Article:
Archdiocese responds to story NFL team helping cover up abuse claims

Archdiocese responds to story NFL team helping cover up abuse claims

Archdiocese responds to story NFL team helping cover up abuse claims

A New Orleans Saints player is seen holding his helmet during the second half of a game in 2019. In a Jan. 24, 2020, story, The Associated Press claimed the Saints' owner, a devout Catholic, has aided the New Orleans Archdiocese in trying to shield emails related to the sex abuse crisis. The archdiocese in a statement called the story false, saying its only advice on the matter was to "be direct, open and fully transparent." (Credit: CNS photo/Kim Klement-USA TODAY Sports via Reuters.)

The Archdiocese of New Orleans said in a Jan. 24 statement that it has never called on any outside organization, like the New Orleans Saints, to help cover up information on abuse allegations.

NEW ORLEANS — The Archdiocese of New Orleans said in a Jan. 24 statement that it has never called on any outside organization, like the New Orleans Saints, to help cover up information on abuse allegations.

It said it remains “steadfast in support” of victims of sex abuse by clergy and other church workers and prays “for their continued healing.”

The statement was released in response to an AP story Jan. 24 that said the NFL team allegedly helped the archdiocese with public relations damage control on sex abuse claims.

“Attorneys for about two dozen men suing the Church say in court filings that the 276 documents they obtained through discovery show that the NFL team, whose owner is devoutly Catholic, aided the Archdiocese of New Orleans in its ‘pattern and practice of concealing its crimes,'” AP reported.

Lawyers for the Saints called such claims “outrageous” in court papers. The NFL team is going to court to keep the public from seeing hundreds of emails on the issue that its lawyers said were meant to be private correspondence.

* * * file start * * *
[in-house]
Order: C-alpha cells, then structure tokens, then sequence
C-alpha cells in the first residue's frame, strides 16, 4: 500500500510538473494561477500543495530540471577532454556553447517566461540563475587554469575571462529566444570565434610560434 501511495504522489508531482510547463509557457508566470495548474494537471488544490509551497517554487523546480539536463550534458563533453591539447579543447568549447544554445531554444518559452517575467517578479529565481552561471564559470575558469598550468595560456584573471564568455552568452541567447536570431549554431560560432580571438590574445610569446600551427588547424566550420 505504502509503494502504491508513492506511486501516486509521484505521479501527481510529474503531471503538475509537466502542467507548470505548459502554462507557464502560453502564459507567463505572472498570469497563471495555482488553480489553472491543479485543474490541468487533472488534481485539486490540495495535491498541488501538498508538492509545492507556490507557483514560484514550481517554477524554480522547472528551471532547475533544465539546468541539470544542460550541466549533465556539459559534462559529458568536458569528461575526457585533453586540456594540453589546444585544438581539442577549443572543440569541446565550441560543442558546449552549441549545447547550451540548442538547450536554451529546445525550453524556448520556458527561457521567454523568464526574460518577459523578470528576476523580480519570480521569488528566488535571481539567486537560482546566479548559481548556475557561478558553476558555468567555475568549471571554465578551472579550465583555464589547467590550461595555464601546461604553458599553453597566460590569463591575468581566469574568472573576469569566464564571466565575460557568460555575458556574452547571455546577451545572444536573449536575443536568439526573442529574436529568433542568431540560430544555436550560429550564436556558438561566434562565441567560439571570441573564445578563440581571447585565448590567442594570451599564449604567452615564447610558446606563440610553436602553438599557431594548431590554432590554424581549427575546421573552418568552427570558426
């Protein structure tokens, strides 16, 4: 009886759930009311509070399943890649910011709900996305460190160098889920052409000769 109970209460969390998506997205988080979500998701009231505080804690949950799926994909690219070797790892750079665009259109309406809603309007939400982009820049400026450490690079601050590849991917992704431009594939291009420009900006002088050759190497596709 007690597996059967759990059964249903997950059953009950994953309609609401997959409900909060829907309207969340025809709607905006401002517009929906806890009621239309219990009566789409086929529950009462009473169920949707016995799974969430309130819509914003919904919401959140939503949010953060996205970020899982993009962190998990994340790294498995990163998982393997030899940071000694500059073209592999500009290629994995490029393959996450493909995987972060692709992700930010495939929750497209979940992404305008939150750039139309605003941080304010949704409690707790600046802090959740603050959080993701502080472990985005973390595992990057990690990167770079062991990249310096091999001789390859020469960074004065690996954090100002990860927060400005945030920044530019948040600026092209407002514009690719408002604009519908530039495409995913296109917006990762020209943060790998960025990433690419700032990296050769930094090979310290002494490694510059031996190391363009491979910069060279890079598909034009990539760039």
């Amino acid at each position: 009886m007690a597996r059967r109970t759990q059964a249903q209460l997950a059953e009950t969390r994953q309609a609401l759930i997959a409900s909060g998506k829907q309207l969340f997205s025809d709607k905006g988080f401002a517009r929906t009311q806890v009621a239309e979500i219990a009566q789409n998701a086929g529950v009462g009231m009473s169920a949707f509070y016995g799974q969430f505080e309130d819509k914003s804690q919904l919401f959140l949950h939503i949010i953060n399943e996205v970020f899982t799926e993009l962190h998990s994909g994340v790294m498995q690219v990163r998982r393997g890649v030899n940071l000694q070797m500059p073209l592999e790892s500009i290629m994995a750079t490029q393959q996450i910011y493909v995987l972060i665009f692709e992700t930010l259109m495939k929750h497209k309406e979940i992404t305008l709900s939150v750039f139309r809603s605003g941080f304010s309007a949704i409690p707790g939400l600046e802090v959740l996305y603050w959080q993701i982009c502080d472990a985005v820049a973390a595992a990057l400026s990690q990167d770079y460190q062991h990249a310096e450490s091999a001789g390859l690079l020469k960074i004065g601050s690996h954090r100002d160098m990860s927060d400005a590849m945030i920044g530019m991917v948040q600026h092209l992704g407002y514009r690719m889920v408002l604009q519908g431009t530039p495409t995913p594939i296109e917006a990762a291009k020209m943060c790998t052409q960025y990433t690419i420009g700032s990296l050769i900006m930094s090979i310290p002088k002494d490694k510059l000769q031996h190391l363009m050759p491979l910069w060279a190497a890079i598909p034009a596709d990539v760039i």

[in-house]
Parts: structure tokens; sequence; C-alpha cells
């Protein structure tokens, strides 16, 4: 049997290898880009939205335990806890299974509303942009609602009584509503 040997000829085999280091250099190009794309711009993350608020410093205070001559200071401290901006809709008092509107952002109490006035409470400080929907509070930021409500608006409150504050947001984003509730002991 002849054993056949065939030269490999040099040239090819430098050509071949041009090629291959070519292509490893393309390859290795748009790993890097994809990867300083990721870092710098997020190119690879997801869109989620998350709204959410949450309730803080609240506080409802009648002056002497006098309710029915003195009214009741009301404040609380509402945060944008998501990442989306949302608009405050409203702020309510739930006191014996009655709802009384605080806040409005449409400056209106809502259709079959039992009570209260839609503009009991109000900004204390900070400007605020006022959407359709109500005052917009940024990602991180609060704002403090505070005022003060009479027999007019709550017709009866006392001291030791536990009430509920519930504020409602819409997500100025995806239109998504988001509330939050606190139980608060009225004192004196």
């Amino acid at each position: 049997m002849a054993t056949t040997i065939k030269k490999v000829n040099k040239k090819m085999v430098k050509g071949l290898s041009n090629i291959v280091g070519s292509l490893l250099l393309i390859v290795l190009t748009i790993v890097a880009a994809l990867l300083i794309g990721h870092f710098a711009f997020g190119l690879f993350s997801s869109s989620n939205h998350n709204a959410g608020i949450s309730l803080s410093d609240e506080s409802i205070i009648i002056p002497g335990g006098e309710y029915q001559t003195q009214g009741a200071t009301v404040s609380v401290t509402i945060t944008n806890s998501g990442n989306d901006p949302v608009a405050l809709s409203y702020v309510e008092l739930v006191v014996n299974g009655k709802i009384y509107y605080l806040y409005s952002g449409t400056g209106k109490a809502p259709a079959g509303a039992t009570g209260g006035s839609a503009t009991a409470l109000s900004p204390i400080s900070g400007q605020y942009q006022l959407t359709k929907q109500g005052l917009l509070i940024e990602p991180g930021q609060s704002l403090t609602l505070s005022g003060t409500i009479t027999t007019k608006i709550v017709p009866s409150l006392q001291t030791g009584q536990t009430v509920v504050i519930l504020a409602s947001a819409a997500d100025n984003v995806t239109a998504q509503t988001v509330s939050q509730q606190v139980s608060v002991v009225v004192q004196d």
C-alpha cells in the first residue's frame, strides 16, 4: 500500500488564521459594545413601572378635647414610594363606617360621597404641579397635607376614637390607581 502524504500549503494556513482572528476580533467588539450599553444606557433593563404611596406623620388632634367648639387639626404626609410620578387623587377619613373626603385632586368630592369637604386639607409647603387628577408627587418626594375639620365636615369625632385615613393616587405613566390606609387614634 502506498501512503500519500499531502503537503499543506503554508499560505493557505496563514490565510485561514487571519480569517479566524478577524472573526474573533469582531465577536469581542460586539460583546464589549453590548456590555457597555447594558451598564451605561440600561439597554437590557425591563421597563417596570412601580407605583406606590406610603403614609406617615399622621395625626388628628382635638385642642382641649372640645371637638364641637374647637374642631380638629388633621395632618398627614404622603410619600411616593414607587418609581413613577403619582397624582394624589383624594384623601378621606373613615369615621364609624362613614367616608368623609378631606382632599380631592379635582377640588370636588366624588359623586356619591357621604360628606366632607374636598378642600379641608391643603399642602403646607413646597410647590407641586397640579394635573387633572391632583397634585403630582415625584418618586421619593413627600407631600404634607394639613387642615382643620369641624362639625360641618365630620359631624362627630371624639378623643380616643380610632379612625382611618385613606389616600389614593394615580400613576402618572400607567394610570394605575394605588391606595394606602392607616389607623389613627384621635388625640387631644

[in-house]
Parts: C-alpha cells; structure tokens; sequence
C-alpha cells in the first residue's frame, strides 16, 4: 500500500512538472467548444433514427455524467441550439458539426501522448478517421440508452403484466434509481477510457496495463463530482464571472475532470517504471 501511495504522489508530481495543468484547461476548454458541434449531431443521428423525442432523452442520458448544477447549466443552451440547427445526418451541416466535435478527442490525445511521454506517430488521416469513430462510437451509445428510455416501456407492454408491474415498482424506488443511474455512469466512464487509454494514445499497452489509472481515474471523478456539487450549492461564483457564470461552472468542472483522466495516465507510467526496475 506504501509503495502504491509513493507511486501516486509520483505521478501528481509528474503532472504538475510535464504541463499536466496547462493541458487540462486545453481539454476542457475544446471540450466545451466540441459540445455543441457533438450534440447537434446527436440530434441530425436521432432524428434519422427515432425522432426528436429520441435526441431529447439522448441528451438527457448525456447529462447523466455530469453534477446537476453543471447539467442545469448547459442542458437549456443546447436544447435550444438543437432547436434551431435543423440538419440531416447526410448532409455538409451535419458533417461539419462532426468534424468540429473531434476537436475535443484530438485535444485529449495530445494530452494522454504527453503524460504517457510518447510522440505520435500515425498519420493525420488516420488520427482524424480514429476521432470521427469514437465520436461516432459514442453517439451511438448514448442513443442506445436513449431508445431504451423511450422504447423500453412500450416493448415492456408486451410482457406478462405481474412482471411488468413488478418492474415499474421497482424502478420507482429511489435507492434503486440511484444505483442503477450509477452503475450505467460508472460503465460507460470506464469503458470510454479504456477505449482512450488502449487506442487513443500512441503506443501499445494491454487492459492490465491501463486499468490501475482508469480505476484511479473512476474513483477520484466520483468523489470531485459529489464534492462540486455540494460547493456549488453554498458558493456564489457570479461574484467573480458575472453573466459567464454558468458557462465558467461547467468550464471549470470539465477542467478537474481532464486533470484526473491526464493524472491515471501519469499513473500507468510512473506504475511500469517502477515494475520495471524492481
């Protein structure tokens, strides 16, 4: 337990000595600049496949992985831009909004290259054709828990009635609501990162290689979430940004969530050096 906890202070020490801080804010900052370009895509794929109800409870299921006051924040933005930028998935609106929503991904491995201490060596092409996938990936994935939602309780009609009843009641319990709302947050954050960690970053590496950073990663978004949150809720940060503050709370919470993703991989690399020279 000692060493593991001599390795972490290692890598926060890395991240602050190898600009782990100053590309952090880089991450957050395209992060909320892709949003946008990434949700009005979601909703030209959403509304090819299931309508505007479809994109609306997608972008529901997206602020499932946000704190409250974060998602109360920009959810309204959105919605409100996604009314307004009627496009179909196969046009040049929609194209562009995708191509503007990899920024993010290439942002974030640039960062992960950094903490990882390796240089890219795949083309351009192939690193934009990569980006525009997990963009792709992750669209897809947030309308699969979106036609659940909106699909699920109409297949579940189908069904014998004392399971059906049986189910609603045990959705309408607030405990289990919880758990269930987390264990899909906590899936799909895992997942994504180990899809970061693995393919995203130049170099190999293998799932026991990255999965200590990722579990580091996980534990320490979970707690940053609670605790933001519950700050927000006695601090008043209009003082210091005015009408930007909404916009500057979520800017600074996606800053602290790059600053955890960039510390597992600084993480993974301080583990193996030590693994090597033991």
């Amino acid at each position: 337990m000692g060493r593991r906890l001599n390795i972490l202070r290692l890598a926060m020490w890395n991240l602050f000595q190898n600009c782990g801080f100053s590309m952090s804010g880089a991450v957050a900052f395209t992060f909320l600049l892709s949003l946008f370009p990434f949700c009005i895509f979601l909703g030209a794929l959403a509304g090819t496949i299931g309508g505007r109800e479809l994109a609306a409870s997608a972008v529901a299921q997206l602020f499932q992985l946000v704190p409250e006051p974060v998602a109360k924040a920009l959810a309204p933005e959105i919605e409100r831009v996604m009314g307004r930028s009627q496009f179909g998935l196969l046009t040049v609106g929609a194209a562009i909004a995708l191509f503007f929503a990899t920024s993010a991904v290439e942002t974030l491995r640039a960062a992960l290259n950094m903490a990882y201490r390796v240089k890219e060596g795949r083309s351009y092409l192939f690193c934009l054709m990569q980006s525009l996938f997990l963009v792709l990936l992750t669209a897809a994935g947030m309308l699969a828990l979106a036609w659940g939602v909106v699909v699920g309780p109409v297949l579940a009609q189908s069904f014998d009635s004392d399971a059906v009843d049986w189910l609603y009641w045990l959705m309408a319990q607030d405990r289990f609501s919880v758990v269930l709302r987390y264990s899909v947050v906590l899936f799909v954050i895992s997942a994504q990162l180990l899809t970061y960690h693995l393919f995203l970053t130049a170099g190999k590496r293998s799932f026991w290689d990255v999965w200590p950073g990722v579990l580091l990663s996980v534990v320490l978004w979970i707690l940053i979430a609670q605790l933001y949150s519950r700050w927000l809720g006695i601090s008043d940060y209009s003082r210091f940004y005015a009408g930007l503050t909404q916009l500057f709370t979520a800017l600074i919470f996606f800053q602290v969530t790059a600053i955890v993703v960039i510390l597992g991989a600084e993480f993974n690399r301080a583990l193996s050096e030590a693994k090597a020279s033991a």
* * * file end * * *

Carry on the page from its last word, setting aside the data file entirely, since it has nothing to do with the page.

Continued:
“While there is current litigation relative to the New Orleans Archdiocese and clergy sex abuse, our comments are limited only to the scope of our involvement,” the archdiocese said.

“The New Orleans Saints organization has always had a very strong relationship with the archdiocese,” the archdiocesan statement continued. “The archdiocese reached out to a number of community and civic-minded leaders seeking counsel on handling the pending media attention that would come with the release of the clergy names in November of 2018.”

In reaching out, the archdiocese contacted Greg Bensel, senior vice president of communications for the New Orleans Saints, who “offered input on how to work with the media.”

“The advice was simple and never wavering: Be direct, open and fully transparent, while making sure that all law enforcement agencies were alerted,” the archdiocese said.

“The New Orleans Saints, Greg Bensel and Mrs. Gayle Benson were and remain offended, disappointed and repulsed by the actions of certain past clergy,” it added, referring to the wife of New Orleans Saints owner Tom Benson. The Bensons are devout Catholics.

“The Saints have no interest in concealing information from the press or public,” the archdiocese continued. “At the current discovery stage in the case of Doe v. Archdiocese, the Saints, through their counsel, have merely requested the court to apply the normal rules of civil discovery to the documents that the Saints produced and delivered to Mr. Doe’s counsel.”

“We remain steadfast in support of the victims who have suffered and pray for their continued healing,” the archdiocese said.

“Until the documents are admitted into evidence at a public trial or hearing in the context of relevant testimony by persons having knowledge of the documents and the events to which they pertain, the use of the documents should be limited to the parties to the case and their attorneys,” the New Orleans Archdiocese said. “If admitted into evidence of the case, the documents and the testimony pertaining to them will become part of the public record of the trial of the case.”


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